Gene Lawrence is a music phenomenon. Not simply because he can play several instrument indigenous to the Caribbean like the cuatro and steel pan, but he is a walking history book when it comes to Calypso and steelband and making the connection with the songs to social issues at that time. And so I knew that sitting down with Gene Lawrence at his Bonne Terre home to interview him about an upcoming event would find the conversation leading down some interesting paths.
He has been described as one of the finest Caribbean musicians/entertainers and is well-respected in many of the islands where he has at some point or another called home including Trinidad, Guyana, St. Vincent and now Saint Lucia.
“On my tenth birthday I was presented with a guitar that my father had left for me around 1940. That was shortly after I was born,” Gene recalls. He learnt to tune and play the guitar and has not looked back since. “I used to use glasses and bottles to create sounds and I always found such joy in this,” he says.
Lawrence was also instrumental in building the confidence of a nervous Paul Keens Douglas when he first hit the stage and for years toured with the comedian and social commentator. His own one-man shows give audiences a unique perspective of the origins of calypso. He also has a number of his own calypso recordings, some ballads and Latin influenced sounds too.
Described as a finger style acoustic guitarist, composer & arranger, Gene played steelpan in the early days of Silver Stars & Troubadors in Trinidad as well as in London. He has also worked with Derek Walcott in the very early days of the ‘Little Carib Theatre’ in Trinidad. He also worked on the music for Walcott’s ‘Steel,’ and ‘Odyssey’ and more recently “O Starry, Starry Night.”
On Friday March 28, Gene Lawrence will be performing at Tapas on the Bay in Rodney Bay, an event which both himself and owner Rosie Joinville are equally excited about. It is called “An Evening with Gene Lawrence and Friends” and will feature the virtuoso on guitar and vocals.
“The event will cater to persons who want to come in and have dinner where we will be serving some T&T inspired Tapas as well as those who may want to come in sit at the bar and have some drinks,” Rosie says.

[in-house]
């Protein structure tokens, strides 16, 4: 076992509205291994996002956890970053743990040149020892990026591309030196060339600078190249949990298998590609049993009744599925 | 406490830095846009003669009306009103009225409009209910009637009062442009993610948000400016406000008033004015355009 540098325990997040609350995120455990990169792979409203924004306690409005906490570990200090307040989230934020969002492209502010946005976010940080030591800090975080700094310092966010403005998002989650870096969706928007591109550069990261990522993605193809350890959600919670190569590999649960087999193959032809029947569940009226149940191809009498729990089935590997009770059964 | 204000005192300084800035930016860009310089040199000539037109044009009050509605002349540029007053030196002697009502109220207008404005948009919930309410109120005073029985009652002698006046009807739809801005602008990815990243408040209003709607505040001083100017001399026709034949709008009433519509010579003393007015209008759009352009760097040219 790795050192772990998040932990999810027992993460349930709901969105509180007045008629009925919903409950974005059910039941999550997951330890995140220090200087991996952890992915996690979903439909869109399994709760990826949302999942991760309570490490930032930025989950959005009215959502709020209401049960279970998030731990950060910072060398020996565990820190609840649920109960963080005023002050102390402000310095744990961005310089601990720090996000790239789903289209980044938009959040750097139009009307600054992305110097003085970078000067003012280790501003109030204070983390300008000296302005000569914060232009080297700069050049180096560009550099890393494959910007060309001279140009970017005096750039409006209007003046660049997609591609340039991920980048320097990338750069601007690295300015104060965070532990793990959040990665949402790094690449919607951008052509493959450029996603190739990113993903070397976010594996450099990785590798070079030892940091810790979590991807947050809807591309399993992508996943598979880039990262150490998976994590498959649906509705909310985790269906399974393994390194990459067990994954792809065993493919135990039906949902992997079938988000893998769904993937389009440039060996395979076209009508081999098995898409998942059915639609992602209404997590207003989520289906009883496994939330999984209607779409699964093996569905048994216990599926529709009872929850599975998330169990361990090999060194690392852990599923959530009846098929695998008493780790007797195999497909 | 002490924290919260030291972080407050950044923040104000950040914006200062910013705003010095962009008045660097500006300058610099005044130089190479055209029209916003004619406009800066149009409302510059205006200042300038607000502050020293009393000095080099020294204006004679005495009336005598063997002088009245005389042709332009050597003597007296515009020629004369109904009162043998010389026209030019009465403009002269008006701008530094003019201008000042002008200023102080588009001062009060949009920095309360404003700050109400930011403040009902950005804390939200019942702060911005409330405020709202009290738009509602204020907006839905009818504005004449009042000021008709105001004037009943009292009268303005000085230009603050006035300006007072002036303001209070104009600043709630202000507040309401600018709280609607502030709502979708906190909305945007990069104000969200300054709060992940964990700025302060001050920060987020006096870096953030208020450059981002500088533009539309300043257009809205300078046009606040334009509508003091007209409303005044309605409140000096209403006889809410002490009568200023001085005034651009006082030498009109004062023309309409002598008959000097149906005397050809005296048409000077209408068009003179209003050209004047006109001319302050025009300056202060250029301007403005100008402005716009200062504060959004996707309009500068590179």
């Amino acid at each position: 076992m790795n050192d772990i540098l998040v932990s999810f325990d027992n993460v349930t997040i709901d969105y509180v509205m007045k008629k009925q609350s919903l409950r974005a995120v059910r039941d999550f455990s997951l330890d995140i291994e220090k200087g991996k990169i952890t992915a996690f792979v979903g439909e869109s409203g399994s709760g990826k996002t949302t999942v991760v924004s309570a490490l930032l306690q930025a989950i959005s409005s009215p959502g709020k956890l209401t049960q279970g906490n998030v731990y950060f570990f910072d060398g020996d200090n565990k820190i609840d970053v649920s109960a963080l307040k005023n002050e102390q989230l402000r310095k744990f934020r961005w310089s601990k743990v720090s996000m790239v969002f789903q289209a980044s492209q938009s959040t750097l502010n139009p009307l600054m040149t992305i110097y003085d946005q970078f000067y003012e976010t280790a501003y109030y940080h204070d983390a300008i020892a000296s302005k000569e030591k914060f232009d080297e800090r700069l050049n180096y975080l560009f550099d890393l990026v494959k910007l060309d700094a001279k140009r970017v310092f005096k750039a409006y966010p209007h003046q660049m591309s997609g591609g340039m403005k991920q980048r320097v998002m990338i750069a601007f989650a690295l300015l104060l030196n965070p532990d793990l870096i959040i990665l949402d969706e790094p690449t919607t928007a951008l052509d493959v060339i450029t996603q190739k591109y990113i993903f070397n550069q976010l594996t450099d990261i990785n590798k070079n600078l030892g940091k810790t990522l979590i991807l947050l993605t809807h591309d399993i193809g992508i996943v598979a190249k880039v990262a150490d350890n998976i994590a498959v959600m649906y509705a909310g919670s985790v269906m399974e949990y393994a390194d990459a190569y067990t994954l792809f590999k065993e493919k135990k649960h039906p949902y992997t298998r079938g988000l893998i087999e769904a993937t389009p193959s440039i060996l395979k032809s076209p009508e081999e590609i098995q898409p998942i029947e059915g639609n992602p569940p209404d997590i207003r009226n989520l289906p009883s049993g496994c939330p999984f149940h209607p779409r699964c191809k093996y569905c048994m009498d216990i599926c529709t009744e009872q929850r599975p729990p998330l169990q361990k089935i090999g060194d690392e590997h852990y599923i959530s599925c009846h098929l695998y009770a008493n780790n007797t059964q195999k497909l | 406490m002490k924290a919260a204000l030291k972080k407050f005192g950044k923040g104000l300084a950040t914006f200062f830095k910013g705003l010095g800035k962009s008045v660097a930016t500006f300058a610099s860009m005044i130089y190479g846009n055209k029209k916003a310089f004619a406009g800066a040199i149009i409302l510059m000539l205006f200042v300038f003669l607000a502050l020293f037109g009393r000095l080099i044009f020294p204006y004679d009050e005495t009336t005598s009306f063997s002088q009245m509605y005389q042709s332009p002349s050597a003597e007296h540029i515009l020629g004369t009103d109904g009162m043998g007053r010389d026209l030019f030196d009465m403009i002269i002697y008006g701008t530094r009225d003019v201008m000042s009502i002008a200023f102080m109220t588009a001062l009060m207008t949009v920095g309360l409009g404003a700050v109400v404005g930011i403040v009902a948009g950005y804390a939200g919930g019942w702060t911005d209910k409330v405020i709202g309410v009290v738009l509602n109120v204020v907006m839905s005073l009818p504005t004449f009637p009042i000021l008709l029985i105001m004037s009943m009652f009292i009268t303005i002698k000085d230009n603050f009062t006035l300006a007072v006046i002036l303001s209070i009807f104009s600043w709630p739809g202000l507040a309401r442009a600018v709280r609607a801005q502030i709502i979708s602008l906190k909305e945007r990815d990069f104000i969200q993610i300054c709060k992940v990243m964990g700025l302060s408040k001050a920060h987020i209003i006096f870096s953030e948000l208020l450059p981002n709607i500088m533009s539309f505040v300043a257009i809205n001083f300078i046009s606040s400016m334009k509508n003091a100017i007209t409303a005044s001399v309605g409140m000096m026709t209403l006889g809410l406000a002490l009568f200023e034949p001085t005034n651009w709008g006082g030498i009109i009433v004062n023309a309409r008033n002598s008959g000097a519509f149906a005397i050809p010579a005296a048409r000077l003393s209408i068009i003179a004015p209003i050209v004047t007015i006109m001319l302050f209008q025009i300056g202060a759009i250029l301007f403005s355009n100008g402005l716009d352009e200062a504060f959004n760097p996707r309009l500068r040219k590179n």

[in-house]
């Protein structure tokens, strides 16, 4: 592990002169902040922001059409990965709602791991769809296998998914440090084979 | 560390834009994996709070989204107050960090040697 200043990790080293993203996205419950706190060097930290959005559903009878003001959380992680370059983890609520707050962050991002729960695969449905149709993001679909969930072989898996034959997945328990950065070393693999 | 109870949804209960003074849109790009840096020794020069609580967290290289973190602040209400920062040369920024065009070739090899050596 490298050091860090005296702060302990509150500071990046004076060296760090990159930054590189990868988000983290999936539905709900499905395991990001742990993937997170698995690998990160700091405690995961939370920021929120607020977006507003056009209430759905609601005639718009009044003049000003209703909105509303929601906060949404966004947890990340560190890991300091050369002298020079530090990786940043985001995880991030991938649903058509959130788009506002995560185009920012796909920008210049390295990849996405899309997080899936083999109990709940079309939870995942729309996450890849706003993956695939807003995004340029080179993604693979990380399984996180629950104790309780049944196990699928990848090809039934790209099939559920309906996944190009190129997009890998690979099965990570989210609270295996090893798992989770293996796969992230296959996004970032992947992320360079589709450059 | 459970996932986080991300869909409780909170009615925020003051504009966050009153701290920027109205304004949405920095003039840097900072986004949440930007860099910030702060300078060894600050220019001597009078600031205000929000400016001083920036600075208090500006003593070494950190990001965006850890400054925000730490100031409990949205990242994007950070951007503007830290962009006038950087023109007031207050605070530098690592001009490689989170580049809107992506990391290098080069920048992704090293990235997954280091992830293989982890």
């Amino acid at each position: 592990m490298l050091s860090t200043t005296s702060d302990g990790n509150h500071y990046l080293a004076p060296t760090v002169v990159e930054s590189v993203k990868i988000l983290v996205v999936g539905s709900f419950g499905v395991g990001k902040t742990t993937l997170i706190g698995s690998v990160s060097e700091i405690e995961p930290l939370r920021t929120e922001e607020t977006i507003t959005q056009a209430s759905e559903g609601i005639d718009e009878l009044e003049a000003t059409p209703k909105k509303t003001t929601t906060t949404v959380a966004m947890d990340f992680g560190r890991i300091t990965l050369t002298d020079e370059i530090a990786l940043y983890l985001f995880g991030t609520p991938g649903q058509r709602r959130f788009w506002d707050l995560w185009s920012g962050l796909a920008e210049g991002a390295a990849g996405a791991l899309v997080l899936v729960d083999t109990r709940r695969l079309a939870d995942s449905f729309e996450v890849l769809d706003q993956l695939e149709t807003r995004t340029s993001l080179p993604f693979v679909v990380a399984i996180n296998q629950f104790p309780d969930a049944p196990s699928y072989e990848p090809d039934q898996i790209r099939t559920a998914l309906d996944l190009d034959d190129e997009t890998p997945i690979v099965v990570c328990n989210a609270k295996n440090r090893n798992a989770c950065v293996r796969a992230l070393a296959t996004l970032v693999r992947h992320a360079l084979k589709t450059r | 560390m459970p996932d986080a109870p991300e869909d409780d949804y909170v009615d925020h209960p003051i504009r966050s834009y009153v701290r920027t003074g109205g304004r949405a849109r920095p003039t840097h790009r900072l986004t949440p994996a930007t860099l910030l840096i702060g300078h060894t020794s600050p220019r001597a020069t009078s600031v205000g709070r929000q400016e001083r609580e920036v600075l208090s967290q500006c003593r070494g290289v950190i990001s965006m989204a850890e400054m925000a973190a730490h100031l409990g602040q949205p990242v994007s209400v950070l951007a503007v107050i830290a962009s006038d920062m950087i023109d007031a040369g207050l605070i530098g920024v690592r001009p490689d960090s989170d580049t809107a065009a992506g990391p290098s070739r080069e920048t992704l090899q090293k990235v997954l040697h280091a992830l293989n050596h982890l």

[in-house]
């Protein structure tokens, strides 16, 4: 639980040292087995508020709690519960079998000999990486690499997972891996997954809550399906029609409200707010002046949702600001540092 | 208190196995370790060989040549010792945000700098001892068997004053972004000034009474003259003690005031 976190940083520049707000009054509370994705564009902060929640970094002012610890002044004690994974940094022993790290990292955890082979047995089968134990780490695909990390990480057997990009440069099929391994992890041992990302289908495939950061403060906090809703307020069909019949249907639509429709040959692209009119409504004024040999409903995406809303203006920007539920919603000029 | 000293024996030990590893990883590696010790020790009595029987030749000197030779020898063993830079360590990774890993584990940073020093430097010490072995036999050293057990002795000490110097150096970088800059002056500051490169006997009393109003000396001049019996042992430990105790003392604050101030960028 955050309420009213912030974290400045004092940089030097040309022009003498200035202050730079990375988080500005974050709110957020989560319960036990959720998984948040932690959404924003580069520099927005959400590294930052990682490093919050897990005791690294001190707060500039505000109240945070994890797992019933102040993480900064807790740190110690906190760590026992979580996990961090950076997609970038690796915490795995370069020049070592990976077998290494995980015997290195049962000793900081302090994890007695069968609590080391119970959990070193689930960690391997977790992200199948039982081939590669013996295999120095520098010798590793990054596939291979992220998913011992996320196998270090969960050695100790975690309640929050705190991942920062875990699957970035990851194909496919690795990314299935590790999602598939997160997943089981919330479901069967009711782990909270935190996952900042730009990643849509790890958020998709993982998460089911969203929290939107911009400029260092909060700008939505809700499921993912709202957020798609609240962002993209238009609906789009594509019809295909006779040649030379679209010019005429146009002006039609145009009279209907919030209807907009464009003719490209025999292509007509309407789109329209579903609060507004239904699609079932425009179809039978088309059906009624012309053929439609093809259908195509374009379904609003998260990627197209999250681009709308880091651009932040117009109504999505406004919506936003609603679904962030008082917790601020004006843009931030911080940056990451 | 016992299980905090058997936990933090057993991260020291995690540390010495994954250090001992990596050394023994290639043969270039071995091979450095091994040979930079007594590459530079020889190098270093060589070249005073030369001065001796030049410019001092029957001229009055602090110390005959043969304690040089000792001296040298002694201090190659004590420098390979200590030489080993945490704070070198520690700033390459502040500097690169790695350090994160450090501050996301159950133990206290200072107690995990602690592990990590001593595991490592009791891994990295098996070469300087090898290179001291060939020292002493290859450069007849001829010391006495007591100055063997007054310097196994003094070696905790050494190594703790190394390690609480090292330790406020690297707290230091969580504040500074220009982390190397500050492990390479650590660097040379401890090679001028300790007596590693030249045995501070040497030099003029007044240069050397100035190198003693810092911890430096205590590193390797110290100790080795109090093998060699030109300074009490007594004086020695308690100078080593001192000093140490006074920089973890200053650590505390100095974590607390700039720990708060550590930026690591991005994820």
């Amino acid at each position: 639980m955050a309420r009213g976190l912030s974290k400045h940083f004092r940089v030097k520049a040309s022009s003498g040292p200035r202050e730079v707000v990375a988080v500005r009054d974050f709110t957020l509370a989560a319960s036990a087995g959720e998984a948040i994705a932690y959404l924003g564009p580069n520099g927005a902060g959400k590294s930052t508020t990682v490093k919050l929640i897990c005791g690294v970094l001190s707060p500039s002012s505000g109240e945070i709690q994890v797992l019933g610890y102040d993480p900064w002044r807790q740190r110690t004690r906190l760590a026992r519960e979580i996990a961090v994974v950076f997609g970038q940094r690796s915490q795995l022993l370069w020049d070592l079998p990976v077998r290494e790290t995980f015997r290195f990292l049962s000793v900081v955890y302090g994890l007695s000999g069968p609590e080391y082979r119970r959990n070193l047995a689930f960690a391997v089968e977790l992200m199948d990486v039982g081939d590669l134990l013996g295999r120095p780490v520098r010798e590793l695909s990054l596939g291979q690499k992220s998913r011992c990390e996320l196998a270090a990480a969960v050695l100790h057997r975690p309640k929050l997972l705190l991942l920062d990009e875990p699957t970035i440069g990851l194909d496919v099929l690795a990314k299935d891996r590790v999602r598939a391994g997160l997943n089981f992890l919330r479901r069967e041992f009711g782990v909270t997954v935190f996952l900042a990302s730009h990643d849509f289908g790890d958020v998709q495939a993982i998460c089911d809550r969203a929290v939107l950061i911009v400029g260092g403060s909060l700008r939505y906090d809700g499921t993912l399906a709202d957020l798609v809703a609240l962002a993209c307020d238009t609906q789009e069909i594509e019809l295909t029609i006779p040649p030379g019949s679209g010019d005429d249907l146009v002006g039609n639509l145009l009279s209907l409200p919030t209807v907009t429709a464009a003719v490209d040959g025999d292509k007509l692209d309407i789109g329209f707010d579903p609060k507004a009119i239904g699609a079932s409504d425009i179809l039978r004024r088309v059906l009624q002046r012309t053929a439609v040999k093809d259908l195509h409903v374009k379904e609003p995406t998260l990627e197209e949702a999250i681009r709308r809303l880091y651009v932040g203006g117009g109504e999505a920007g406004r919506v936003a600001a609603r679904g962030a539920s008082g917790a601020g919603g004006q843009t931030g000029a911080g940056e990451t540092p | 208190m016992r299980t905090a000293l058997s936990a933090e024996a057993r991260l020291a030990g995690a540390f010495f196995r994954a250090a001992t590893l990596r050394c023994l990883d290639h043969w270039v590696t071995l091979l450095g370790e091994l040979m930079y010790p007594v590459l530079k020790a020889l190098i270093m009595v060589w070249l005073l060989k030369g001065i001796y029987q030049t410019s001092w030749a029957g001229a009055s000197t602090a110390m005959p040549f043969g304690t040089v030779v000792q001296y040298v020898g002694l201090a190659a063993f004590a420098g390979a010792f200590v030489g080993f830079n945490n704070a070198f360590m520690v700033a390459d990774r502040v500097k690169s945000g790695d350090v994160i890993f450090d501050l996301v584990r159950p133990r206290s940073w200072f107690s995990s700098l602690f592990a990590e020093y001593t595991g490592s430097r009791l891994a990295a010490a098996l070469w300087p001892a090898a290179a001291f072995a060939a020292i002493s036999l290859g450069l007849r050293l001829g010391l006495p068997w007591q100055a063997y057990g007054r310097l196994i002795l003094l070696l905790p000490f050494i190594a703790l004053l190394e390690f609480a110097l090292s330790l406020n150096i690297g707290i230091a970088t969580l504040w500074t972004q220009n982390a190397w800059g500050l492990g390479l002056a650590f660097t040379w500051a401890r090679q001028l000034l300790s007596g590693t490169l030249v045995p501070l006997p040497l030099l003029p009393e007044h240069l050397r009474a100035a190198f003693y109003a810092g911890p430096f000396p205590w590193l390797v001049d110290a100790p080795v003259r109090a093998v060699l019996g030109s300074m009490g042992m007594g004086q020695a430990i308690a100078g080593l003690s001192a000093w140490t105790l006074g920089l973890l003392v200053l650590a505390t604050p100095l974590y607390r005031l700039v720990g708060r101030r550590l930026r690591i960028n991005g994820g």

She is encouraging persons who want to have dinner to call Tapas on the Bay to make their reservations.
For his performance on the night, this is what Gene told us: “I thought during dinner I would start the performance with some classical music, just me and the guitar. At the end I want to introduce and showcase some of our indigenous music and regional music and instruments starting with the cuarto.” Gene says that later he will have three musicians joining him: Emerson Nurse on piano, Albert Eugene on Guitar and Ricky Francois on drums. “They are on my new album and I will be doing some pieces from that as well as some Calypso Jazz and regular Caribbean Jazz too,” he says.
The entertainer also intends on interacting with the audience with a few Calypso history lessons and how some of the songs coincided with newspaper reports in the past. This is an area he told the STAR he would like to do more extensive research.
“But all in all I expect the night to be fun maybe take a few requests as well and just entertain what we anticipate will be a really nice audience,” Gene says.
And by the way that “conversation” we had this week look out for a more detailed account of what Gene Lawrence has been up to, in the STAR Newspaper soon.